Activists urged to make an investment in peace

September 23, 1992|By Mary Gail Hare | Mary Gail Hare,Staff Writer

NEW WINDSOR -- Joan Hairston learned that she had to do more than rock the boat to get justice in her rural West Virginia community.

She told about 130 participants in a last weekend's peace symposium just how she "turned the boat over."

"No affordable housing has been built in southern West Virginia since the turn of the century," she said. "Basic necessities are considered luxuries by the rural poor. Their houses have no plumbing, wiring or protection from the elements."

Realizing that jobs, housing and education are tied together, Ms. Hairston said, she sought help form the American Friends Service Committee. Then, she formed New Employment for Women, a program to educate area women and get them into the only available jobs -- in the coal fields.

"Where we live, it's the coal fields or no field," she said.

Ms. Hairston and other project participants spoke at the "Invest in Peace" symposium, sponsored by the AFSC, at the New Windsor Service Center.

"Thanks to AFSC, we could show people they have alternatives," she said.

Other AFSC programs, including Jobs for Peace and Save our Cities/Save Our Children, which offer routes to economic justice through peaceful means, also were featured at the symposium. The event was part of the AFSC's celebration of its 75th anniversary, focusing on its history of non-violent alternatives.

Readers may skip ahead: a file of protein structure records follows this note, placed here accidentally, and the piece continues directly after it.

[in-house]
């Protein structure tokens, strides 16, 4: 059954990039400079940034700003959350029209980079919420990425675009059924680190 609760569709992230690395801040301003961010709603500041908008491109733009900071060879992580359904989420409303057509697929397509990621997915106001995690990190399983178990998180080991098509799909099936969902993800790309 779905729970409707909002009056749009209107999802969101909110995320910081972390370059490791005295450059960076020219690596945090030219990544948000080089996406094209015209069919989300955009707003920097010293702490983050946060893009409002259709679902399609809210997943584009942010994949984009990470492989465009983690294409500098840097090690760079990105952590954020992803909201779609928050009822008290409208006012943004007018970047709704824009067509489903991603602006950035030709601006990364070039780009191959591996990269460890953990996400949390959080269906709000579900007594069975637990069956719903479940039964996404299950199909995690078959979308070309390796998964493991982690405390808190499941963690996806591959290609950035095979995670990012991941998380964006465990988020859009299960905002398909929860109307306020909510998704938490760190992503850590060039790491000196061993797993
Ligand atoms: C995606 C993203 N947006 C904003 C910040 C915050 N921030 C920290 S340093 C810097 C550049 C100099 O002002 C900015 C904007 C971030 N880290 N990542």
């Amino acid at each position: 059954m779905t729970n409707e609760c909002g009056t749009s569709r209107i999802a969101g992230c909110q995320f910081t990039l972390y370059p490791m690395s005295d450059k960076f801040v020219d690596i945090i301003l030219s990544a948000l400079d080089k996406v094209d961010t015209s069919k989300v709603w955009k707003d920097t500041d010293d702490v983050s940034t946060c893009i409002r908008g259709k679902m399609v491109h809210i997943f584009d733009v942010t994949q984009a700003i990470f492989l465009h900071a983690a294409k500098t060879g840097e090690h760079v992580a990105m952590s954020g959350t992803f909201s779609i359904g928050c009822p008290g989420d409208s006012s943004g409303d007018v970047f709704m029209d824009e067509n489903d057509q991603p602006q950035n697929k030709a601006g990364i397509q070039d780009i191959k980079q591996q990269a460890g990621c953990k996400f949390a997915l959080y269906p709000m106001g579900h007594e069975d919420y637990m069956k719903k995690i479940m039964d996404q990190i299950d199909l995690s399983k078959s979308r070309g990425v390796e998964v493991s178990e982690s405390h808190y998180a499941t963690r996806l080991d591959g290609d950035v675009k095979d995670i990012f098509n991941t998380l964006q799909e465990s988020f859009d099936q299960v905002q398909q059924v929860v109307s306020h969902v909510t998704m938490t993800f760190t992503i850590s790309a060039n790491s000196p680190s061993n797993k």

"Our theme for the weekend was economic justice," said Virden Seybold, the AFSC's Middle Atlantic regional director. "We are struggling to change the violence of improper housing and education and no medical care."

During eight workshops, participants witnessed gripping personal accounts of injustices, righted through peaceful determination.

"The program is so diversified and offers ideas from people we don't normally hear about," said Mary Joel Davis of Towson. "We can see what other people are doing in their own neighborhoods."

Ms. Davis, who works with prisoners, said she frequently attends AFSC workshops and is always impressed with what the organization, guided by Quaker beliefs, has been able to accomplish.

"We deal with people who are invisible inhabitants, living their lives on the edge," said Ms. Hairston. "Many exist on a welfare check that doesn't put them in the range of affordable housing."

She presented "It Ain't Much But It's All I Got," a film depicting the dire conditions that face the residents in coal mining towns.

Barbara Smith, executive director of Philadelphia Jobs with Peace Campaign, conducted another workshop and also spoke on non-violent activism. Her organization advocates redirection of federal money to human needs.

"The glorious part of Friends history is the concrete experience of reaching out to each other," said Ms. Smith.

From her home and office in Mantua, a depressed area of Philadelphia, Ms. Smith said she moves "out there saving the community."

She has organized several campaigns, including "Up With Hope, Down With Dope," which became a national model.

Ms. Smith finished her presentation by encouraging Friends to continue working in communities, translating belief into action to help people help themselves.

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